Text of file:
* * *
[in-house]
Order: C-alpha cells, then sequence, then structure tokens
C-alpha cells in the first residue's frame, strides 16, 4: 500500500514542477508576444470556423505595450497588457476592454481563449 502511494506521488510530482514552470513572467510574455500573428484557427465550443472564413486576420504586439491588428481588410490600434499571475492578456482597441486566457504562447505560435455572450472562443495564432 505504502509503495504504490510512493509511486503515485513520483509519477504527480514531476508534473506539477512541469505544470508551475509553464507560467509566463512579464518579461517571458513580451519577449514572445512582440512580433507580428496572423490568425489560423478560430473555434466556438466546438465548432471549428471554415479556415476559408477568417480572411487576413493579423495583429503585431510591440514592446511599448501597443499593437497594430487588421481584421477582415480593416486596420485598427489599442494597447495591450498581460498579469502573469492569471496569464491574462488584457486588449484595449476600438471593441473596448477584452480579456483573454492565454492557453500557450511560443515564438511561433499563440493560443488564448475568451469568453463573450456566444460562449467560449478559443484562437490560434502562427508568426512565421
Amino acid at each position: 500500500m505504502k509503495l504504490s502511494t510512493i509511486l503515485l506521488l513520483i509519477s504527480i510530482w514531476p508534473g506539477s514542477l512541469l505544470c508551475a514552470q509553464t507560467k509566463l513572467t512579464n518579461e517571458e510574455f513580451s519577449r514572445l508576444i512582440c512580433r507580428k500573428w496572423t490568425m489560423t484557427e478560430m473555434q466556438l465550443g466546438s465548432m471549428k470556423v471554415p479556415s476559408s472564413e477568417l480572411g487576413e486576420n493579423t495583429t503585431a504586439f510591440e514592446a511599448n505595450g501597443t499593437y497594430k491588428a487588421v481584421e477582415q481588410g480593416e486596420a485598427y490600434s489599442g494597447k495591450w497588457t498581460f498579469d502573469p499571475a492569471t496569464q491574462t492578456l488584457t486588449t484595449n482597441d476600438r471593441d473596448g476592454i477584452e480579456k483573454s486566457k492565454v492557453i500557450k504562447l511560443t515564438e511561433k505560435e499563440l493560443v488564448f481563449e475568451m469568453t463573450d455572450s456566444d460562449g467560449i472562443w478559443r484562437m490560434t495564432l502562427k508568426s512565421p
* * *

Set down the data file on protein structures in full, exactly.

[in-house]
Order: C-alpha cells, then sequence, then structure tokens
C-alpha cells in the first residue's frame, strides 16, 4: 500500500514542477508576444470556423505595450497588457476592454481563449 502511494506521488510530482514552470513572467510574455500573428484557427465550443472564413486576420504586439491588428481588410490600434499571475492578456482597441486566457504562447505560435455572450472562443495564432 505504502509503495504504490510512493509511486503515485513520483509519477504527480514531476508534473506539477512541469505544470508551475509553464507560467509566463512579464518579461517571458513580451519577449514572445512582440512580433507580428496572423490568425489560423478560430473555434466556438466546438465548432471549428471554415479556415476559408477568417480572411487576413493579423495583429503585431510591440514592446511599448501597443499593437497594430487588421481584421477582415480593416486596420485598427489599442494597447495591450498581460498579469502573469492569471496569464491574462488584457486588449484595449476600438471593441473596448477584452480579456483573454492565454492557453500557450511560443515564438511561433499563440493560443488564448475568451469568453463573450456566444460562449467560449478559443484562437490560434502562427508568426512565421
Amino acid at each position: 500500500m505504502k509503495l504504490s502511494t510512493i509511486l503515485l506521488l513520483i509519477s504527480i510530482w514531476p508534473g506539477s514542477l512541469l505544470c508551475a514552470q509553464t507560467k509566463l513572467t512579464n518579461e517571458e510574455f513580451s519577449r514572445l508576444i512582440c512580433r507580428k500573428w496572423t490568425m489560423t484557427e478560430m473555434q466556438l465550443g466546438s465548432m471549428k470556423v471554415p479556415s476559408s472564413e477568417l480572411g487576413e486576420n493579423t495583429t503585431a504586439f510591440e514592446a511599448n505595450g501597443t499593437y497594430k491588428a487588421v481584421e477582415q481588410g480593416e486596420a485598427y490600434s489599442g494597447k495591450w497588457t498581460f498579469d502573469p499571475a492569471t496569464q491574462t492578456l488584457t486588449t484595449n482597441d476600438r471593441d473596448g476592454i477584452e480579456k483573454s486566457k492565454v492557453i500557450k504562447l511560443t515564438e511561433k505560435e499563440l493560443v488564448f481563449e475568451m469568453t463573450d455572450s456566444d460562449g467560449i472562443w478559443r484562437m490560434t495564432l502562427k508568426s512565421p